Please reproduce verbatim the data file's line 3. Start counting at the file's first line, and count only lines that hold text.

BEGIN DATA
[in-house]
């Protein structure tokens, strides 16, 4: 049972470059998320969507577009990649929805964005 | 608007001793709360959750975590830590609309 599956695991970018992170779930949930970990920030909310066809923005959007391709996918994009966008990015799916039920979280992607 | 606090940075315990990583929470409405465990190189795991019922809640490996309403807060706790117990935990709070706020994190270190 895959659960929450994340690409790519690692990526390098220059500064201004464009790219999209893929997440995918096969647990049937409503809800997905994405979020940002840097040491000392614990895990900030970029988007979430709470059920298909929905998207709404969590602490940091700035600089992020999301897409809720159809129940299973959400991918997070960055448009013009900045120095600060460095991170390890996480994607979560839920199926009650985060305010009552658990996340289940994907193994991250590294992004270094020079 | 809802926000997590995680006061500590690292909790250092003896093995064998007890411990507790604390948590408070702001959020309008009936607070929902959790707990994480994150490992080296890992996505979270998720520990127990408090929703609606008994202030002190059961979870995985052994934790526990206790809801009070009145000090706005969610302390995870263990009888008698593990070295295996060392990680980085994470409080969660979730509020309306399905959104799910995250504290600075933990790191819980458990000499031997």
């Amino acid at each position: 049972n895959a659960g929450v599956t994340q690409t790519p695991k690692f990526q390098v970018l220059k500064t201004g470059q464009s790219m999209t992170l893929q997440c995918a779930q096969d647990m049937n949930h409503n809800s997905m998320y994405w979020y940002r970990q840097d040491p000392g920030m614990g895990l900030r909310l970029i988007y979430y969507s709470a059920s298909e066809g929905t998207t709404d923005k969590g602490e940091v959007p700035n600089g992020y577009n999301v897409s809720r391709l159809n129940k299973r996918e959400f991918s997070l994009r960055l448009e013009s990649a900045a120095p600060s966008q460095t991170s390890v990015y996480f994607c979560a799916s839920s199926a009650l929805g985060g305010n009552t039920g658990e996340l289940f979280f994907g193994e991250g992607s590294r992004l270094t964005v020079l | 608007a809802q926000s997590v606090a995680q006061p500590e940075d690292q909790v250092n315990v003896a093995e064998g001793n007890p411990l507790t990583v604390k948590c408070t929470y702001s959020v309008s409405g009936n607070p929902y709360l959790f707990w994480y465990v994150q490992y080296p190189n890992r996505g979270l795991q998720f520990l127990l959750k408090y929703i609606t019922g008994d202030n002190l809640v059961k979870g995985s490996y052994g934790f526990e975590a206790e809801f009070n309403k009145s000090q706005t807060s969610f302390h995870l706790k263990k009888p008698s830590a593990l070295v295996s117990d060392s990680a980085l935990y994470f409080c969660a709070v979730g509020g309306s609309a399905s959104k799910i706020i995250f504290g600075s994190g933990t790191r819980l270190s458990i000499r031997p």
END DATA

């Amino acid at each position: 049972n895959a659960g929450v599956t994340q690409t790519p695991k690692f990526q390098v970018l220059k500064t201004g470059q464009s790219m999209t992170l893929q997440c995918a779930q096969d647990m049937n949930h409503n809800s997905m998320y994405w979020y940002r970990q840097d040491p000392g920030m614990g895990l900030r909310l970029i988007y979430y969507s709470a059920s298909e066809g929905t998207t709404d923005k969590g602490e940091v959007p700035n600089g992020y577009n999301v897409s809720r391709l159809n129940k299973r996918e959400f991918s997070l994009r960055l448009e013009s990649a900045a120095p600060s966008q460095t991170s390890v990015y996480f994607c979560a799916s839920s199926a009650l929805g985060g305010n009552t039920g658990e996340l289940f979280f994907g193994e991250g992607s590294r992004l270094t964005v020079l | 608007a809802q926000s997590v606090a995680q006061p500590e940075d690292q909790v250092n315990v003896a093995e064998g001793n007890p411990l507790t990583v604390k948590c408070t929470y702001s959020v309008s409405g009936n607070p929902y709360l959790f707990w994480y465990v994150q490992y080296p190189n890992r996505g979270l795991q998720f520990l127990l959750k408090y929703i609606t019922g008994d202030n002190l809640v059961k979870g995985s490996y052994g934790f526990e975590a206790e809801f009070n309403k009145s000090q706005t807060s969610f302390h995870l706790k263990k009888p008698s830590a593990l070295v295996s117990d060392s990680a980085l935990y994470f409080c969660a709070v979730g509020g309306s609309a399905s959104k799910i706020i995250f504290g600075s994190g933990t790191r819980l270190s458990i000499r031997p």